“We went from be­ing the first new mi­cro-dis­til­lery in Pennsylvania since Pro­hib­i­tion. Then we be­came the first dis­til­ler of ab­sinthe on the East Coast since Pro­hib­i­tion. Then we be­came the first in Pennsylvania to dis­till whis­key since the shut­down of Michter’s in the 1980s.”

Formerly made in the Lan­caster area, Michter’s whis­key still ex­ists as a la­bel, but it’s pro­duced and bottled by a dif­fer­ent com­pany in Ken­tucky.

When Phil­adelphia Dis­tilling opened, Jac­quin’s was the lone act­ive dis­til­lery in Pennsylvania. Na­tion­ally, there were about 45 li­censed dis­til­lers. Now there are about 160 in the United States, ac­cord­ing to Cas­sell.

The ex­ter­i­or of Phil­adelphia Dis­tilling’s non-descript of­fices and ware­house in the By­berry East In­dus­tri­al Park on McN­ulty Road of­fers little in­dic­a­tion of the pleas­ures pro­lif­er­ated in­side.

Us­ing a 22-foot cop­per still that was hand-man­u­fac­tured in Scot­land, Phil­adelphia Dis­tilling an­nounced its ar­rival in early 2006 with the re­lease of Blue­coat Amer­ic­an dry gin, a cit­rus-in­flu­enced New World take on the tra­di­tion­ally piney and harsh vari­ety first pop­ular­ized in 18th-cen­tury Eng­land.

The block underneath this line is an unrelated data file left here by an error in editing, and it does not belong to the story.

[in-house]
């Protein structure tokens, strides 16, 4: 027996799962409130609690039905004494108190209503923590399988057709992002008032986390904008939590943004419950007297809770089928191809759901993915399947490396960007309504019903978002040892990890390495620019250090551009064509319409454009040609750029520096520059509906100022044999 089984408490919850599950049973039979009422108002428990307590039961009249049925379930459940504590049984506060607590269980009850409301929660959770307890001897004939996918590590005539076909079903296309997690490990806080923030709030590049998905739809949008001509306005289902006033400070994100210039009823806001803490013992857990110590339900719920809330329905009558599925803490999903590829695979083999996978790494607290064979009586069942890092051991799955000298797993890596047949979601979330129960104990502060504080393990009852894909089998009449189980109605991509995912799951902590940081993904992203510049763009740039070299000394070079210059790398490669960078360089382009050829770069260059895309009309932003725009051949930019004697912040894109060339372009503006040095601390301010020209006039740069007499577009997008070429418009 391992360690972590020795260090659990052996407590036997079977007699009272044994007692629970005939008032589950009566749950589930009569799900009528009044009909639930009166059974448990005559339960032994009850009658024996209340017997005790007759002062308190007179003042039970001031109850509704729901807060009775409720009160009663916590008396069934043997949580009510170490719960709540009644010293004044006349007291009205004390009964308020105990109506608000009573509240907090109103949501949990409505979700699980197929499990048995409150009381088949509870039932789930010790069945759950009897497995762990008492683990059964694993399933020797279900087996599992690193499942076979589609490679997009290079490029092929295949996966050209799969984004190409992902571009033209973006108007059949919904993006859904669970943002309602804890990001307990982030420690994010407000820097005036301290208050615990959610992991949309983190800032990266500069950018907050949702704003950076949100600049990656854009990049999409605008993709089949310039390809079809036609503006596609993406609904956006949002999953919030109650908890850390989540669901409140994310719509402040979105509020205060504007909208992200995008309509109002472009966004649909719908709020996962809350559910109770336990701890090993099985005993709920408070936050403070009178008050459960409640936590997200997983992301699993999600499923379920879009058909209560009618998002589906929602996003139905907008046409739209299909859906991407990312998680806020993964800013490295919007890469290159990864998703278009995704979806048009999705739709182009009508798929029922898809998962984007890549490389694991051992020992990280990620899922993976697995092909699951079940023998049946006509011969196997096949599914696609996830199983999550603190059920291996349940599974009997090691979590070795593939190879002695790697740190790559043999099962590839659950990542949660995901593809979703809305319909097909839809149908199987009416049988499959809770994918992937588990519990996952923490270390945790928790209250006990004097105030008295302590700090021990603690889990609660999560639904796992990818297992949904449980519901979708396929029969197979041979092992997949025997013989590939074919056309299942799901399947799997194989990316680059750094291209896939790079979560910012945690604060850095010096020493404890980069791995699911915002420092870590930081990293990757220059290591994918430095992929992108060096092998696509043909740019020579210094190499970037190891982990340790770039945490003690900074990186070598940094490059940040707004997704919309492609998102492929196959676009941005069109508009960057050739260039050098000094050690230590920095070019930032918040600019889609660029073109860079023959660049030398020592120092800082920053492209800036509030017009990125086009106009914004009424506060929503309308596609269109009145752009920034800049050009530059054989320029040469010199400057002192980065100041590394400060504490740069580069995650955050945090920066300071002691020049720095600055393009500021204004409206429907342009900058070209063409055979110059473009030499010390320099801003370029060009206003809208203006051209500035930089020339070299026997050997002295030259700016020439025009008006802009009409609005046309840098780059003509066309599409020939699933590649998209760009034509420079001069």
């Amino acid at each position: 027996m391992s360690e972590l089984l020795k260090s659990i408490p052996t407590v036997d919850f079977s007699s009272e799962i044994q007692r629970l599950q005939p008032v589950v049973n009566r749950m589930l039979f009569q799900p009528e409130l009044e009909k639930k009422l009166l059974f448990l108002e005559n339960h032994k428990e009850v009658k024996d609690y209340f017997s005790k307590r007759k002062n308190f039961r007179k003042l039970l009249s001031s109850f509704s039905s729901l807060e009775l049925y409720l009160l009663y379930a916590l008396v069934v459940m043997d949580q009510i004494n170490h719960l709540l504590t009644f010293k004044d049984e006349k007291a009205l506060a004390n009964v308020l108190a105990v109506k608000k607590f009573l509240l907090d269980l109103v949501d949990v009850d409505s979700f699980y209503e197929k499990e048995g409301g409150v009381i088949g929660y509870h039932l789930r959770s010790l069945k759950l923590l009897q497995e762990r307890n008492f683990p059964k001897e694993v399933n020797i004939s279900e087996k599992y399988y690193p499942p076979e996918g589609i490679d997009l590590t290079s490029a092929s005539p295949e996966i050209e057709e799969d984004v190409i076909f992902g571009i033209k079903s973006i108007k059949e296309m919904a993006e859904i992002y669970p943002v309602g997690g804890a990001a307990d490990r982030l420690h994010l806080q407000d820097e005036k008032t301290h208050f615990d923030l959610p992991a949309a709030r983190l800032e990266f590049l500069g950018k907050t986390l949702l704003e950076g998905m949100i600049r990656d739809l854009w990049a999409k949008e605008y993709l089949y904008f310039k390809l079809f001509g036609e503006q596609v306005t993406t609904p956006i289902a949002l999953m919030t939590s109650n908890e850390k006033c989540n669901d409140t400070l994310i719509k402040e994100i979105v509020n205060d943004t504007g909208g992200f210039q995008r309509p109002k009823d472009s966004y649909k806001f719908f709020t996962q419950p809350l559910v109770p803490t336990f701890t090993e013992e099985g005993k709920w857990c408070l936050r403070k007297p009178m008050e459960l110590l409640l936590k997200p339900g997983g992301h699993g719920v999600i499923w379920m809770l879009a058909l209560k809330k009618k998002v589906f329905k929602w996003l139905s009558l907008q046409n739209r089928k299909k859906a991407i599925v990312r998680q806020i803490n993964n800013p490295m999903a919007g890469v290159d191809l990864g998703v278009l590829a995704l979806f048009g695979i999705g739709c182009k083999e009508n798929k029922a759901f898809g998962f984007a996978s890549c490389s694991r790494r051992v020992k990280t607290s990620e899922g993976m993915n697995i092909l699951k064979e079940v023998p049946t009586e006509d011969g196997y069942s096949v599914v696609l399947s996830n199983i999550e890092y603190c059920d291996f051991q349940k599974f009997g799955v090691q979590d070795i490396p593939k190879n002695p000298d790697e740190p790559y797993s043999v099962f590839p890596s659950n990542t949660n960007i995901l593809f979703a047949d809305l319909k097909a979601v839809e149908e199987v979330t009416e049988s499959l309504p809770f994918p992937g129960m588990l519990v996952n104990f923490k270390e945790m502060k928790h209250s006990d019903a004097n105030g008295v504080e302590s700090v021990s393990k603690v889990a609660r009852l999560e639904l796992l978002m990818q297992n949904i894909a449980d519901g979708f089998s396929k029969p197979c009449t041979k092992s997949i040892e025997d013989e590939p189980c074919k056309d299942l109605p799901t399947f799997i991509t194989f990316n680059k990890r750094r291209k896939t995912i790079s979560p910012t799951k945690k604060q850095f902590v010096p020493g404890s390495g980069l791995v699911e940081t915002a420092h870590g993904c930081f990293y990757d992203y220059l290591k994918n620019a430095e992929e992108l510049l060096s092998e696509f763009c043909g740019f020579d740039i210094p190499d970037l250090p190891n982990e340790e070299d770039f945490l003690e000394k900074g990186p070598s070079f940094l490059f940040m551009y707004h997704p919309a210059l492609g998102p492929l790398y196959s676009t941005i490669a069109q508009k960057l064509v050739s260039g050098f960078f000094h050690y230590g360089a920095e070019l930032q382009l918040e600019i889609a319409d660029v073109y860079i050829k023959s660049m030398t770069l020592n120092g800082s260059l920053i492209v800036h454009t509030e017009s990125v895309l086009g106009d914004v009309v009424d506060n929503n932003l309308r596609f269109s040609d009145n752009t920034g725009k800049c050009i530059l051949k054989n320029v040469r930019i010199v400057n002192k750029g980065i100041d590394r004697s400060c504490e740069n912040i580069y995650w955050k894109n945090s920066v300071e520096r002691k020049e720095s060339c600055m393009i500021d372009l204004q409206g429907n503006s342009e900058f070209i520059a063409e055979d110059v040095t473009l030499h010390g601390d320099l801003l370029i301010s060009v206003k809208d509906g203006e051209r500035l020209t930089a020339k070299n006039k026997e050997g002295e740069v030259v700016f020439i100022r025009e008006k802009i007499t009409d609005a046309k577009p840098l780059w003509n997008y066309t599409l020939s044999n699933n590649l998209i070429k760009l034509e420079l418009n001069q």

“You didn’t really see any new gins on the mar­ket. Our concept was to do something dif­fer­ent, both with mar­ket­ing and the spir­it,” Cas­sell said. “I think the concept we went with had a broad­er ap­peal. One of the com­ments we’d hear people say was, ‘I don’t drink gin, but I like that.’”

With­in a few months, Blue­coat was avail­able in 500 stores, bars and res­taur­ants throughout Pennsylvania and New Jer­sey. The con­coc­tion went on to earn “Best Gin” hon­ors in the 2009 and 2010 San Fran­cisco World Spir­its Com­pet­i­tion.